Fig. 4
Localization profiles of PKMζ mRNA, BC1 RNA, MAP2 mRNA, and NSE mRNA in the CA3 field of hippocampus. PKMζ mRNA (A), BC1 RNA (B), and MAP2 mRNA (C), but not NSE mRNA (D) are expressed at substantial levels in dendritic layers. PKMζ ...

The dendritic expression profile of PKMζ mRNA and BC1 RNA in CA3 is distinctive as it is distinguished from patterns of other dendritic RNAs. For example, we detected MAP2 mRNA at approximately equal levels in both stratum pyramidale and stratum lucidum (Fig. 4, C and E). At the same time, the highest relative levels of MAP2 mRNA were seen in dendritic stratum radiatum but not extending into stratum lacunosum moleculare, the distal-most dendritic layer (Fig. 4, C and E; see also Refs. 29 and 34). The PKMζ/BC1 profile is also not shared with dendritic CaMKIIα mRNA because the latter is expressed at highest relative levels in stratum pyramidale and at uniform but overall lower relative levels in strata lucidum, radiatum, and lacunosum moleculare (35, 36).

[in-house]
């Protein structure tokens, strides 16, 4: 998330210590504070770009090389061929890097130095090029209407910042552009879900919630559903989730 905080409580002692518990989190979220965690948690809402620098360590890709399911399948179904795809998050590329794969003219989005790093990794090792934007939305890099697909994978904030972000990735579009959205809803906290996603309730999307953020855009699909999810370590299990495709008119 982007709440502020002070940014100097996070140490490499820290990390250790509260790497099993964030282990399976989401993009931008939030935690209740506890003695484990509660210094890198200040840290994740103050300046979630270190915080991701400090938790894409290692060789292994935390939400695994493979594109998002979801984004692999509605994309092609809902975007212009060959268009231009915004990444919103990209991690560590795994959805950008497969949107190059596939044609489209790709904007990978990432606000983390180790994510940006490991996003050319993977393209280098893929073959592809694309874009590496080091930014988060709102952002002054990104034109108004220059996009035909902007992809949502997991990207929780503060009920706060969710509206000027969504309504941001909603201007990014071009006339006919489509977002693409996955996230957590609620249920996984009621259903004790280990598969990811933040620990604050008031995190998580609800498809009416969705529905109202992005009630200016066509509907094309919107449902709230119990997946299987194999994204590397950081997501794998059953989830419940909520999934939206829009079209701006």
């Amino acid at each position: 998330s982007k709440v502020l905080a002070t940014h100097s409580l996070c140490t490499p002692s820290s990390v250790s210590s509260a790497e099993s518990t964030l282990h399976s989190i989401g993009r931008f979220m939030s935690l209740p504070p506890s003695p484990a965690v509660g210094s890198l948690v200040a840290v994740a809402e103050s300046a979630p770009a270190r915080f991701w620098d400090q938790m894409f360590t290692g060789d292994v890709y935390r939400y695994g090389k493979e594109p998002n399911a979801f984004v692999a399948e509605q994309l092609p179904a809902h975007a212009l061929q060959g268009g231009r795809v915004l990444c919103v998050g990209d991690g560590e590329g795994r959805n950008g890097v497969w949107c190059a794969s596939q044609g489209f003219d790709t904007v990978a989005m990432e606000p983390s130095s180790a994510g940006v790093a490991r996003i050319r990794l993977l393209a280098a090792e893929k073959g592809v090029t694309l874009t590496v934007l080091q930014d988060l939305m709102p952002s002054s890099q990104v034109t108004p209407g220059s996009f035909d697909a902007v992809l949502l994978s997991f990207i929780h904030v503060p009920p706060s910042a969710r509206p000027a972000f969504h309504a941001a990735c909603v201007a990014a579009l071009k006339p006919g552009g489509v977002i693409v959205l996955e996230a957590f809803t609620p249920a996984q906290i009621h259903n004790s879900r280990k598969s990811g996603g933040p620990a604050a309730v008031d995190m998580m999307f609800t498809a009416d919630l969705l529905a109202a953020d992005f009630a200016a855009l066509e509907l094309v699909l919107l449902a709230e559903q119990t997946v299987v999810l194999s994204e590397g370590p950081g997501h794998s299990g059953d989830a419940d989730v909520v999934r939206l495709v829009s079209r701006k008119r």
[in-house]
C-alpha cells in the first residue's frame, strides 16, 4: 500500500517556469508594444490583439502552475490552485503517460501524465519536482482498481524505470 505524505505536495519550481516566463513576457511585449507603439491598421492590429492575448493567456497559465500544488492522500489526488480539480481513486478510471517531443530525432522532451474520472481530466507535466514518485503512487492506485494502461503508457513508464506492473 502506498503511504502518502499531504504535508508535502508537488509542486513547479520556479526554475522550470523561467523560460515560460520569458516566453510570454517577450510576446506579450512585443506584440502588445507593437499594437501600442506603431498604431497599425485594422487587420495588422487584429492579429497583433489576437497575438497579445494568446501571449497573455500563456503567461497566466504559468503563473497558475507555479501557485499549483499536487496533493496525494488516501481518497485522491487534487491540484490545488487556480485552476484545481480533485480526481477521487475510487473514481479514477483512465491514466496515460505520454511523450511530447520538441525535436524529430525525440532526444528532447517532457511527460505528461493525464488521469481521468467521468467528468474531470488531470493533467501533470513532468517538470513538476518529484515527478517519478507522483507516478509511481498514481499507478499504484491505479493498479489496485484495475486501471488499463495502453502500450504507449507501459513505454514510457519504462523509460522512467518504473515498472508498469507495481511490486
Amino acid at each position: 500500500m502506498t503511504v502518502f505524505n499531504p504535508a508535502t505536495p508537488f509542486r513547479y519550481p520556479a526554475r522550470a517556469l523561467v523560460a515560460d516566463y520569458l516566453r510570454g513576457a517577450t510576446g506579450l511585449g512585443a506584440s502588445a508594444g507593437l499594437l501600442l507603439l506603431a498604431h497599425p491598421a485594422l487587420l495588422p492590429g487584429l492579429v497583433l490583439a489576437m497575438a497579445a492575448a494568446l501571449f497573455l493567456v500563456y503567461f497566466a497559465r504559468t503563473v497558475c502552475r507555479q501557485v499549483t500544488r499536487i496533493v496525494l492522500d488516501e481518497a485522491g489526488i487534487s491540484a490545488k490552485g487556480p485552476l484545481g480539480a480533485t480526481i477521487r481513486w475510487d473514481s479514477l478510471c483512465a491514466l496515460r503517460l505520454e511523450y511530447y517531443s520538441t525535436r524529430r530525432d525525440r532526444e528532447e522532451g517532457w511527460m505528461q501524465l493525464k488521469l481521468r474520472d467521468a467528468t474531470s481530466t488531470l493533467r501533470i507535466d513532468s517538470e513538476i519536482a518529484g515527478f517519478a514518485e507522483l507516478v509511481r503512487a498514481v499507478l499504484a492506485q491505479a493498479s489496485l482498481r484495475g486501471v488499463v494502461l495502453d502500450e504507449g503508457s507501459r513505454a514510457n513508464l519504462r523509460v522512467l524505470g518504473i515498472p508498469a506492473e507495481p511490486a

Taken together, the results show that PKMζ mRNA and BC1 RNA are targeted to colocalize in a characteristic pattern along CA3 pyramidal cell apical dendrites. Such colocalization is indicative of functional interactions between PKMζ mRNA and BC1 RNA, a translational modulator, in the regulation of PKMζ synthesis in pyramidal cell dendrites. This hypothesis remains open to future investigation.

Dendritic Transport of PKMζ mRNA Is Specified by Two Cis-acting Targeting Elements

The above data show that PKMζ mRNA is localized to dendritic domains of neurons both in culture and in vivo. Is the RNA actively transported to dendrites, and if so, what is/are the code(s) that specify such transport? To address these questions, we used a microinjection paradigm with in vitro synthesized RNAs (16, 37). Radiolabeled RNAs, including PKMζ mRNA segments of desired lengths and sequence contents, were introduced into cultured sympathetic neurons by somatic microinjection. After appropriate post-injection time intervals to allow for transport, the cells were fixed, and dendritic delivery was ascertained by emulsion autoradiography.